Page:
Incidental is something that happens in an unplanned or casual way. Children are learning a LOT, incidentally, as they are following a parent around. Helping your preschooler learn the alphabet can be incidental to normal daily activities. Make it lighthearted and fun. If you start to do it, chances are your child will soon start to do it on his/her own. Are you ready?
Let’s go on a Letter Treasure Hunt!
Here are some places to explore the incidental alphabet.
Brushing Teeth — Look at the toothpaste tube. Hunt for a certain letter. As your child gets more proficient at this, ask them to tell you what all the letters are in a word.
Eating Cereal— Look for letters on the cereal box. Can you find a word with theletter “e” in it. Be sure to say what the word is when your child finds it. (A later step is “Incidental Words.”)
Cooking — The ingredients you use often come in packages with lots of letters. Ask your child to get a cube of butter out of the refrigerator. Ask, “What letter does butter start with? Can you find the b on the butter box?
The Mail Comes — Take out a grocery ad, or a piece of junk mail. Ask you child to find a certain letter. “Let’s see how many “a’s” we can find on this. Just point them out or circle them with a pencil.
Washing Dishes— Look at the dishwasher soap. Find letters on it.
Washing Clothes. The clothes soap container has lots of letters.
Riding in the Car— If the child can see signs from the car seat ask him/her to look for signs. Talk about what they mean. Look for a certain letter on the signs.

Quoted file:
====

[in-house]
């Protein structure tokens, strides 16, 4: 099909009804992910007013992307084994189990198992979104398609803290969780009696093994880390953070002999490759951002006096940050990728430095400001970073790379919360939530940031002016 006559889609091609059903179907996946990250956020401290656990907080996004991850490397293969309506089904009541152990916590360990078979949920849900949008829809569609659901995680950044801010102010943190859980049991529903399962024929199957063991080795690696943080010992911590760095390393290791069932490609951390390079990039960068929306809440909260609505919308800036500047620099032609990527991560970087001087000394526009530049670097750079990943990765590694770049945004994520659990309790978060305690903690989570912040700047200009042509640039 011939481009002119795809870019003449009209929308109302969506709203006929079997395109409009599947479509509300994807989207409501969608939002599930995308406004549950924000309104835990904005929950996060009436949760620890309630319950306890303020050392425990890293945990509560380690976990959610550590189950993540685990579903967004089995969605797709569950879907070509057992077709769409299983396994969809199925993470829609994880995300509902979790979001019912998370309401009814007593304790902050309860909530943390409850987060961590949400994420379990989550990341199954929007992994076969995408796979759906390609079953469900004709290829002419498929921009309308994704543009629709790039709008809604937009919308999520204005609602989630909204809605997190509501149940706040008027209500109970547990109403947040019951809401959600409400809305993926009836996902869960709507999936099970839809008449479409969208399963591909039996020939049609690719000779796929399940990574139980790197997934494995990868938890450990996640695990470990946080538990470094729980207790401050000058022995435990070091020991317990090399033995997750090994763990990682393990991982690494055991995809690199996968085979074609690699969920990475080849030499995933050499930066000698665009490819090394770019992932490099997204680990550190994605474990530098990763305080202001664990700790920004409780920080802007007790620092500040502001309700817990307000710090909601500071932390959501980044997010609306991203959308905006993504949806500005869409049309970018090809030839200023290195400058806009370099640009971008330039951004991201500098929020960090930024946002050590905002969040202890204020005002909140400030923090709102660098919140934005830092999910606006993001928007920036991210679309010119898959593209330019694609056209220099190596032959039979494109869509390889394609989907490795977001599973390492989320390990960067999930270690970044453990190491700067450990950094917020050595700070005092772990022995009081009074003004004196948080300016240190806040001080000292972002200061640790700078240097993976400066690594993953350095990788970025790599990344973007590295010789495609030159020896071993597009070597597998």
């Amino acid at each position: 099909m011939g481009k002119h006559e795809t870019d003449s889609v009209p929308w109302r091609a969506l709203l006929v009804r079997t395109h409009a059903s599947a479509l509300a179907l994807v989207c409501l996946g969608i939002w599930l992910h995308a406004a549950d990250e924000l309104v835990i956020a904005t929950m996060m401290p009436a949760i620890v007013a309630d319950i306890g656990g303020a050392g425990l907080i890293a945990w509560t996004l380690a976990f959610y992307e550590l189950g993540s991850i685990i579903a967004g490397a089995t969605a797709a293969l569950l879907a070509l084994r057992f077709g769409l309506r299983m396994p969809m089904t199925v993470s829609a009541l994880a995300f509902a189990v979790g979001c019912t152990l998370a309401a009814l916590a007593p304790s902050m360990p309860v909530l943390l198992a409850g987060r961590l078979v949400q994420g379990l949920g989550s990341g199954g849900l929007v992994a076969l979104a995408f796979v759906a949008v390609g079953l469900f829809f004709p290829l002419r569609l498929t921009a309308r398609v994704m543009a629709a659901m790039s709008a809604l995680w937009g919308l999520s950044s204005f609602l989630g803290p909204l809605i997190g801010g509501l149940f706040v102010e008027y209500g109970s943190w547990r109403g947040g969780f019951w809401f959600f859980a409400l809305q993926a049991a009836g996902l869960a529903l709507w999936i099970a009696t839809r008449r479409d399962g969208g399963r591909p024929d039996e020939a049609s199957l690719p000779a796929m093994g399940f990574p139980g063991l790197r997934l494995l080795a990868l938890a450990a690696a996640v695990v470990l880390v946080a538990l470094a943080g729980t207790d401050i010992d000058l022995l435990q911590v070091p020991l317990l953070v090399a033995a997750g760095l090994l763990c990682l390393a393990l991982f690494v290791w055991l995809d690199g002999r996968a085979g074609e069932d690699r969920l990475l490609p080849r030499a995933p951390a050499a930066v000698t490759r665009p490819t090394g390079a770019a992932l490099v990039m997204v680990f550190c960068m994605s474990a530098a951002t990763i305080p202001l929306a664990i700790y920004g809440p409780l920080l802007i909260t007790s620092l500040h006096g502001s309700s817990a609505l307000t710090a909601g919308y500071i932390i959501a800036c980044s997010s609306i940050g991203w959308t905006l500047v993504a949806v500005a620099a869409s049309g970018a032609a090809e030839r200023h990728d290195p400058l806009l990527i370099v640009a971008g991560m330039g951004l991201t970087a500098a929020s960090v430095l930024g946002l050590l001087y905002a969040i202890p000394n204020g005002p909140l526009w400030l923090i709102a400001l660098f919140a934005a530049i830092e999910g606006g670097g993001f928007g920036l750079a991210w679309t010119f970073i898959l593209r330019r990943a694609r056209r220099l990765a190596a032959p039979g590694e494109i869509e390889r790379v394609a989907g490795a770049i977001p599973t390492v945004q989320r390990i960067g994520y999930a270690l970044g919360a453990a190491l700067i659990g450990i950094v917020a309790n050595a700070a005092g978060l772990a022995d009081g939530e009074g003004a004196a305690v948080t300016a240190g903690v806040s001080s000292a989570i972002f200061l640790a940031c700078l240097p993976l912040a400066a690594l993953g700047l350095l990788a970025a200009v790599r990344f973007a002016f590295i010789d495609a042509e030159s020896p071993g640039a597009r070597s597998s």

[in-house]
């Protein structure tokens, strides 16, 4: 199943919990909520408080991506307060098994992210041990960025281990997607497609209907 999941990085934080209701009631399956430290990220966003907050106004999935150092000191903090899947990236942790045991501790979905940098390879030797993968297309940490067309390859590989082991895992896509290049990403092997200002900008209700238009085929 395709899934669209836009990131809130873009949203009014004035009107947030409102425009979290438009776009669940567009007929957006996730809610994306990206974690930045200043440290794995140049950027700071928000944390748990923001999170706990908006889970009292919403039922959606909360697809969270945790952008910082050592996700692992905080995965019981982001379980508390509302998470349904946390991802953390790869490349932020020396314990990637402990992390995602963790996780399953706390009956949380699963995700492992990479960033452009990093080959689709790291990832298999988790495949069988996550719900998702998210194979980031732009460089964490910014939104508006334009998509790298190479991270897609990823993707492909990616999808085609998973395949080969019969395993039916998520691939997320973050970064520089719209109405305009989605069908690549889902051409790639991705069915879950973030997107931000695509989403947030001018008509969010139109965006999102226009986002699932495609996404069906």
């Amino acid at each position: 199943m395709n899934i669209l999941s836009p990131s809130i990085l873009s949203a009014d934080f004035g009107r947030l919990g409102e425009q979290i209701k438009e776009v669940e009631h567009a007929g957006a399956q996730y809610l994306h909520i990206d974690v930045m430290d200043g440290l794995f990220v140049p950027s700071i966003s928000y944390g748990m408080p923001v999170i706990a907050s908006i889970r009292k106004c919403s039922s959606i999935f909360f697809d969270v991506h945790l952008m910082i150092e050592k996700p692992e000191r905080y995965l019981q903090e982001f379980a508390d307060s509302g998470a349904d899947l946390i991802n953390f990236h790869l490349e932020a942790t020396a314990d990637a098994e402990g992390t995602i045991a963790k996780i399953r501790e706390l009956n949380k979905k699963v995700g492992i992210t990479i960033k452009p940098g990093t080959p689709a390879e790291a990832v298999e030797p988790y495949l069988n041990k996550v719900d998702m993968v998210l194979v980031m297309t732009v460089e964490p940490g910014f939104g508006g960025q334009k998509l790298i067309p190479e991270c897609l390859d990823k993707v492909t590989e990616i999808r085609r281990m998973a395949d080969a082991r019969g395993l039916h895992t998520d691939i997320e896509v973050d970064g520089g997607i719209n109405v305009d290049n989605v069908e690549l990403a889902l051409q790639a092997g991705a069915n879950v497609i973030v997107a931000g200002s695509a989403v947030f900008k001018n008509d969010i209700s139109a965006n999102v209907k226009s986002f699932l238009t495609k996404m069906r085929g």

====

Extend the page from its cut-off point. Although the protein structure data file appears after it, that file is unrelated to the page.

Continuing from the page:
At the Grocery Store— The grocery store is a place of endless educational opportunities. Certainly letter hunting can be among them. Count how many of a certain letter you see on one aisle. Look for a certain letter on a box.
At the Restaurant— Look for letters on the menu. Many restaurants have children’s menus that can be written on. Circle letters while you are waiting for your food.
In the Neighborhood— Letters are on store signs, street signs, cars, buses, and trucks.
Not So Incidental
In this process you can also point out the difference between capital and lower case letters. Talk to your child about how the first letter is a capital letter, and the other letters are lower case. Show your child his or her name, and yours and your pet’s. There are all kinds of online charts of upper and lower case letters like this one at ABCteach.com. If you have a printer at home you can also go to google and search for alphabet charts (click on the images tab to see more results).
Make up some alphabet cards on card stock, capital and lower case letters. Let your child choose one or two to find in the house.
Taking advantage of the incidental alphabet as well as deliberately exploring letters and sounds can help build your child’s language and reading skills at a much quicker pace.
What are some of the times and places that you and your child have gone treasure hunting for letters or words?